Even as negotiations continue between the museum and owners of its bond debt, the principal owners of that debt say they will begin selling some of the museum's assets, including its exhibits.
The move on collateral is detailed in a
The museum's debt stems from its 2008 move into, and renovation of,
Now, the trustee intends to sell furnishings, equipment, and exhibits, as well as the museum's accounts and gross receipts, revenues, payments, income, and other funds received by it or on its behalf, wrote lawyer
Not so fast, the museum says. The list of items is much larger than "the actual collateral upon which the trustee has a lien," wrote museum lawyer
Both sides agree that some items on loan are not at risk: the restored 1924 Dentzel Carousel owned by the
It is not clear how much money a miniature
The Please Touch houses substantial collections that represent what it meant to be a child in the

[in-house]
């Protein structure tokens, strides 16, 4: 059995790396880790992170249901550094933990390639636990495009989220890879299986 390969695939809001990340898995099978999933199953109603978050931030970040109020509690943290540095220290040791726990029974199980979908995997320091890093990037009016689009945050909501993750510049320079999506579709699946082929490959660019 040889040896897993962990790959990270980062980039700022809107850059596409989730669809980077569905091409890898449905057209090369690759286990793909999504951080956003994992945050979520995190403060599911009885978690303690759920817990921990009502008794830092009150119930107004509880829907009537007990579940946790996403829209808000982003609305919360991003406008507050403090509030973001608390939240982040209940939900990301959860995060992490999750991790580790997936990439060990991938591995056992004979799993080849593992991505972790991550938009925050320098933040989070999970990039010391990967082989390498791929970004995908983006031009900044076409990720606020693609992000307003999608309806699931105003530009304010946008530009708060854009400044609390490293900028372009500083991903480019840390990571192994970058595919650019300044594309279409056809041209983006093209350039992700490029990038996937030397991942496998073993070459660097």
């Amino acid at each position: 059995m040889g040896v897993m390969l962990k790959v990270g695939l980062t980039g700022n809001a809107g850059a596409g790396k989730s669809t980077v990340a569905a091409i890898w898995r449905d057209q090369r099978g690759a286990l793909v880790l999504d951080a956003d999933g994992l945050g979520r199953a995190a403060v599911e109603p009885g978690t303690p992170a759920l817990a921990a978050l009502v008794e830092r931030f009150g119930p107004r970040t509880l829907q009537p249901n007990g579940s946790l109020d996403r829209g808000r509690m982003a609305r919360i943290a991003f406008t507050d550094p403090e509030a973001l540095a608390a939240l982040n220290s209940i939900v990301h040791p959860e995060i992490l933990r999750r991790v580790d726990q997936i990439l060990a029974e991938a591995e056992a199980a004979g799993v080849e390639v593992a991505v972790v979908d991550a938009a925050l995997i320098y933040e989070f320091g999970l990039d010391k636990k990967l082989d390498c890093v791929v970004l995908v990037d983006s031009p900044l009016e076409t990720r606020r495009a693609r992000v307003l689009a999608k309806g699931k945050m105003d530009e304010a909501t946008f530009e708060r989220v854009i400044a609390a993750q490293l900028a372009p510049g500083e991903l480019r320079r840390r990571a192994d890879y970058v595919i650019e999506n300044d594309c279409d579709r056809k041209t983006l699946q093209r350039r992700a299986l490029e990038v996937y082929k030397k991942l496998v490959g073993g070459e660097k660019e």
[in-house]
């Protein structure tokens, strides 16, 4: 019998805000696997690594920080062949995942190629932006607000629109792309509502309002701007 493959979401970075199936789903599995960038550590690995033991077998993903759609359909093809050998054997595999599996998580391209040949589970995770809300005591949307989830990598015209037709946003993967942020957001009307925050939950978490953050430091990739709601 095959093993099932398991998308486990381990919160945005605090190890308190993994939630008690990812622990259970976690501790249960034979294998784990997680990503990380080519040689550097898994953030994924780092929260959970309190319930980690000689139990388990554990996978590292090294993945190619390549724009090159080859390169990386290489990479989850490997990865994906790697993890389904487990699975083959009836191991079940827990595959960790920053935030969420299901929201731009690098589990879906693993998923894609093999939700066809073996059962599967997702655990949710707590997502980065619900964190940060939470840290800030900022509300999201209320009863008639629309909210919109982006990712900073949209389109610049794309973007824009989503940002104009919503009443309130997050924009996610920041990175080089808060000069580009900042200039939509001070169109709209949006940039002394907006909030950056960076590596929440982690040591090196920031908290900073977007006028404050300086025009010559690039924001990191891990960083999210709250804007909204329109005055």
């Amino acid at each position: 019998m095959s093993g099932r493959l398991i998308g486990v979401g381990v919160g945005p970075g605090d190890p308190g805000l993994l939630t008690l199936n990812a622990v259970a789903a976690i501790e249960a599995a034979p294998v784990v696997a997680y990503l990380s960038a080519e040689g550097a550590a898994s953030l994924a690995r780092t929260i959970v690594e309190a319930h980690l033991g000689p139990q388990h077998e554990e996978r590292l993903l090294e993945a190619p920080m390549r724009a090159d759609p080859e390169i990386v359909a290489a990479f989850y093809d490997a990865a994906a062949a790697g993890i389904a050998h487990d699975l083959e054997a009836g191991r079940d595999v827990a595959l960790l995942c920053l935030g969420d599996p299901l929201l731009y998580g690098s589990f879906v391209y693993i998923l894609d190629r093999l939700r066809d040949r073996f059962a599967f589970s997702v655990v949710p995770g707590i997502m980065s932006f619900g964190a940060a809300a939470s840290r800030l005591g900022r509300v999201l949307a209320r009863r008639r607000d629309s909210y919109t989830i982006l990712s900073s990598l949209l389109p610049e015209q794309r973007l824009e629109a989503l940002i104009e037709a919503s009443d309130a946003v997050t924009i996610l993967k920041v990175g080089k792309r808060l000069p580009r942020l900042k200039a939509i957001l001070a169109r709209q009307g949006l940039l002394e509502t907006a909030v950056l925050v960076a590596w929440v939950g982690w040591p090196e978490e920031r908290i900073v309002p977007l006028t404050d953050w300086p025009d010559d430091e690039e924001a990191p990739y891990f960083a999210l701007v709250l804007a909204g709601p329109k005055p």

It also is unclear whether the sale of exhibits would hinder the museum's operation.
"We will not answer questions on anything other than the fact that there is a [proposed] settlement out there and we are awaiting a response," said Santamour, a bankruptcy lawyer with Stradly Ronon Stevens & Young. On
The stated intention to conduct a private sale of assets came two days before the museum tendered its proposed resolution to owners of the bond debt. The
Payments would be equal to one-third of any adjusted change in the museum's net assets or total museum revenue as reflected on its annual financial statement, whichever is less. The proposed deal also calls for bondholders to be paid the balances in certain accounts that were set aside for debt service.
The deal would require the approval of bondholders representing 67 percent of the principal amount of the outstanding bonds. Messages left for Bloom, the lawyer representing the trustee, were not returned.
A week ago, Standard & Poor's lowered its long-term rating of Please Touch bonds from CC to D after events culminated in the trustee's demanding the immediate payment of principal of all bonds outstanding. "We don't expect them to be able to pay it because of a lack of resources," S&P analyst
Last September the museum decided to forgo a
McMaster said then that she expected a deal by the end of 2013. Last week she said: "There have been some delays, mostly with some of the work we had to do to provide documentation, and conversations and meetings. This has taken longer than we anticipated."
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